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Setsuo Maeda

Setsuo Maeda

Visiting Professor



Setsuo Maeda is a Visiting Professor in the Engineering Department within the School of Science and Technology.

Career overview

Setsuo Maeda received his Bachelor of Industrial Engineering degree from Kinki University in 1975 and received Master of Engineering and Dr of Engineering degrees in 1977 and 1985, respectively, from University of Osaka Prefecture and received Dr of Medical Science degree in 2003 from Kumamoto University.

Setsuo Maeda was research associate in Kinki University, Department of Industrial Engineering in 1978, where he was promoted as a lecturer and an associate professor in 1984 and 1995, respectively. He moved to National Institute of Industrial Health as a senior researcher in 2006. He was promoted as a Director of National Institute of Occupational Safety and Health in 2006. Setsuo was a visiting professor in Kanagawa Institute of Technology, Kitasato University, and Mie University from 2006.

Setsuo Maeda was a member of ASJ and INCE/J. Also, he was an expert of ISO/TC108/SC4 committee and a chairperson of ISO/TC108/SC4 in Japan.  Setsuo retired from Kindai University on 31st March 2019.  He moved to Edinburgh to continue his researches of Human Response to Vibration.  Now he is continuing his researches at Reactec Ltd as a Chief Scientific Liaison from 1st April 2019 and he became a Visiting Professor of Nottingham Trent University since 31st August 2018.

Research areas

Setsuo Maeda’s current research interests include Human Response to Multi-Axis Vibration, Multi-modal perception, Gene Expression of Hand-Arm Vibration Syndrome and Wearable Technology for Preventing HAVS.

This includes vibration arising from use of power tools (e.g. construction / forestry) and from use of off-road vehicles (e.g. mining / agriculture), which constitute important health risks for thousands of workers in the UK.

External activity

ISO/TC 108/SC 4 has nominated Prof. Setsuo Maeda, Japan, as Chairman of ISO/ TC 108/SC4 for a period of 3 years starting on 2020-01-01 after the term of Dr. Jörg Rissler.

To allow for a smooth transition process, Prof. Maeda shaded get the status of "Chair elect" immediately after this nomination.

Setsuo Maeda became an expert of the following BSI standardisation committees since May 2019.

(GME/21/6 Human exposure to mechanical vibration and shock)

(GME/21/6/1 Hand transmitted vibration and shock)

(GME/21/6/3 Whole body vibration and shock)

His experience will ensure the research is of an appropriate quality and be able to inform the development of future standards within the UK and Internationally achieving a valuable social impact to those exposed to mechanical vibration and shock.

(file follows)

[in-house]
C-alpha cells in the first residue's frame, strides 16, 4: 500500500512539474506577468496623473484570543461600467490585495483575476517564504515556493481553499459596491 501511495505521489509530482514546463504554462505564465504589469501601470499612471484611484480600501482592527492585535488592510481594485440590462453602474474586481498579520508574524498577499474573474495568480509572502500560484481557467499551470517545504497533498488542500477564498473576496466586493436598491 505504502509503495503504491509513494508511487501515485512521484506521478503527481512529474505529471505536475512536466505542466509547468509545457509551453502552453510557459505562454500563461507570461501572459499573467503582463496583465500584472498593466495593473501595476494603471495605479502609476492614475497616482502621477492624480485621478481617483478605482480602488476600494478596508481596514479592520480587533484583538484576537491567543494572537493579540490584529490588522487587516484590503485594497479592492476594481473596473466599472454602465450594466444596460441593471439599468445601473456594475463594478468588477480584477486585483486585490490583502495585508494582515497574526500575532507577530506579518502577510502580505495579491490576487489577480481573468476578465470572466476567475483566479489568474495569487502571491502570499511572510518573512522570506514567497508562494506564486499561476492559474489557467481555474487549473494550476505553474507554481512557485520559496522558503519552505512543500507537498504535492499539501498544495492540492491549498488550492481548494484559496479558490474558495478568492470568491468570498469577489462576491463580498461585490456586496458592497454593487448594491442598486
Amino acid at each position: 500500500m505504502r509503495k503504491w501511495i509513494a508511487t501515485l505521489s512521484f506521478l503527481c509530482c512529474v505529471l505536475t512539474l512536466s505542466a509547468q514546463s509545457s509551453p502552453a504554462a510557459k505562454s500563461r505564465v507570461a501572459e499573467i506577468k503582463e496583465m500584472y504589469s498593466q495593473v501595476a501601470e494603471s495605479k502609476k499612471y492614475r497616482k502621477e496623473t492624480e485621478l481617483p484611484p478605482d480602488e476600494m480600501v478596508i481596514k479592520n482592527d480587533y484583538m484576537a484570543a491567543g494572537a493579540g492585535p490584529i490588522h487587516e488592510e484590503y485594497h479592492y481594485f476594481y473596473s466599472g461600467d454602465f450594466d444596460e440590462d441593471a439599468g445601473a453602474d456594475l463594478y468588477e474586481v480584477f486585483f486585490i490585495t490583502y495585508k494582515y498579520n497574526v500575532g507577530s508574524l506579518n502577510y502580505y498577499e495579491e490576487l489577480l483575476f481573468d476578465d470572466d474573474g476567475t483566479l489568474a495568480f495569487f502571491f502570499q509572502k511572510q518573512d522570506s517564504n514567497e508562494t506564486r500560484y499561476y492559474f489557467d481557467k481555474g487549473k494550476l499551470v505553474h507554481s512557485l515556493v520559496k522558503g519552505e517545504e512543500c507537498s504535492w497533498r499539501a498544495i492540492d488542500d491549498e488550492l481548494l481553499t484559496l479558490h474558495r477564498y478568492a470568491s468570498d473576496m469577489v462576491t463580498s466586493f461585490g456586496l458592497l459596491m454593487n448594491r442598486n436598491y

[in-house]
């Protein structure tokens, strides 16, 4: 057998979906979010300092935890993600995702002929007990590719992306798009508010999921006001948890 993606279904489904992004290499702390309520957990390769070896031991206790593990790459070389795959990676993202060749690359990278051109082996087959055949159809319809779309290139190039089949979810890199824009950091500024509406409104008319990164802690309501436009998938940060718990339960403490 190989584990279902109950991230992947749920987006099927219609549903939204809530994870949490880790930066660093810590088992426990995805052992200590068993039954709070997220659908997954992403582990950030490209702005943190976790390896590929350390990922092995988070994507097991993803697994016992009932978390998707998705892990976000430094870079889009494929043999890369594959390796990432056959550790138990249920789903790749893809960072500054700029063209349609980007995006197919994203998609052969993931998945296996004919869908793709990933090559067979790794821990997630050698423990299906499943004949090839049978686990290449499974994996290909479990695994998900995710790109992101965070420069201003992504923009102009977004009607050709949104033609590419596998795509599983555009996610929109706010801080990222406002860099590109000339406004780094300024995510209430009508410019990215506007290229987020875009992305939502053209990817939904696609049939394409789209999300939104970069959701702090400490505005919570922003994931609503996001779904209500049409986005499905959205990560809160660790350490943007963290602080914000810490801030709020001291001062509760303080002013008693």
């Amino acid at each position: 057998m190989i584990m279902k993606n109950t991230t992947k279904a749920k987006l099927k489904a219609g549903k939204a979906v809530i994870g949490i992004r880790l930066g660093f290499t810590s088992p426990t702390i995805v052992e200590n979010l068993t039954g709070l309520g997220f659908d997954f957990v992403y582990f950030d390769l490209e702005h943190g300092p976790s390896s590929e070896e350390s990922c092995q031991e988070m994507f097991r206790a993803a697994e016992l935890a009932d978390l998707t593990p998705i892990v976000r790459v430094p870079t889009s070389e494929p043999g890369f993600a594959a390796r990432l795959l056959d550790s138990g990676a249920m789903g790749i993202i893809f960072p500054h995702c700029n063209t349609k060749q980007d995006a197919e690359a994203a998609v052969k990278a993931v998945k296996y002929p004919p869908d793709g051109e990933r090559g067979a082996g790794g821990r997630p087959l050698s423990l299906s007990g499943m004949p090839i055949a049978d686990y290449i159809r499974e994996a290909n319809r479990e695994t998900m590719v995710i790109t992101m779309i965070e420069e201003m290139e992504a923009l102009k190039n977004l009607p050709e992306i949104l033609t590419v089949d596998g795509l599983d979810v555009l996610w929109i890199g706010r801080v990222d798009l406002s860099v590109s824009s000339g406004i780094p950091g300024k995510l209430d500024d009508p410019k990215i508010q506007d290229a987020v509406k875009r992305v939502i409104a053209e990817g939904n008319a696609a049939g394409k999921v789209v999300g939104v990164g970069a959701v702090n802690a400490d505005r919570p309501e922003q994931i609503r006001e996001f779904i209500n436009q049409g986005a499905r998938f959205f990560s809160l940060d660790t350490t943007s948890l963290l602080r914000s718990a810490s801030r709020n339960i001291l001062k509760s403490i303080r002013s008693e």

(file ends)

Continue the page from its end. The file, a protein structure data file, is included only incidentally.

Sponsors and collaborators

Setsuo Maeda is now collaborating with US NIOSH (National Institute for Occupational Safety and Health in Unites States) and Edinburgh Napier University to clarify the relationship between the measurement vibration magnitude on the human and the human response to vibration for preventing Hand-Arm Vibration Syndrome.  These outcomes are contributing the standardization of ISO.


  • Maeda, S., Taylor, M., Anderson, L., McLaughlin, J. (2019). Determination of hand-transmittedvibration risk on the human. International Journal of Industrial Ergonomics. 70, pp.28-37.
  • Su, A. T., Maeda, S., Fukumoto, J., Darus, A., Hoe, V. C. W., Miyai, N., Isahak, M., Takemura, S.,Bulgiba, A., Yoshimasu, K. & Miyashita, K. (2013). Dose-response relationship between hand-transmitted vibration and hand-arm vibration syndrome in a tropical environment. Occup Environ Med 70(7), pp.498-504.
  • Maeda, S. Xiaozhong Yu, Rui-Sheng Wang, Hisataka Sakakibara (2008) A pilot study of gene expression analysis in workers with hand-arm vibration syndrome, Industrial Health 46, pp.188-193
  • Maeda, S, Neil J. Mansfield, Nobuyuki Shibata (2008) Evaluation of Subjective Responses to Whole-Body Vibration Exposure: Effect of Frequency Content, International Journal of Industrial Ergonomics 38, pp.509-515.
  • Maeda, S, Nobuyuki Shibata (2008) Temporary Threshold Shifts (TTS) of Fingertip Vibrotactile Perception Thresholds from Hand-Held Tool Vibration Exposures at WorkingSurface, International Journal of Industrial Ergonomics 38, pp.693-696.

Press expertise

・Human Vibration

・Prevention of Hand-Arm Vibration Syndrome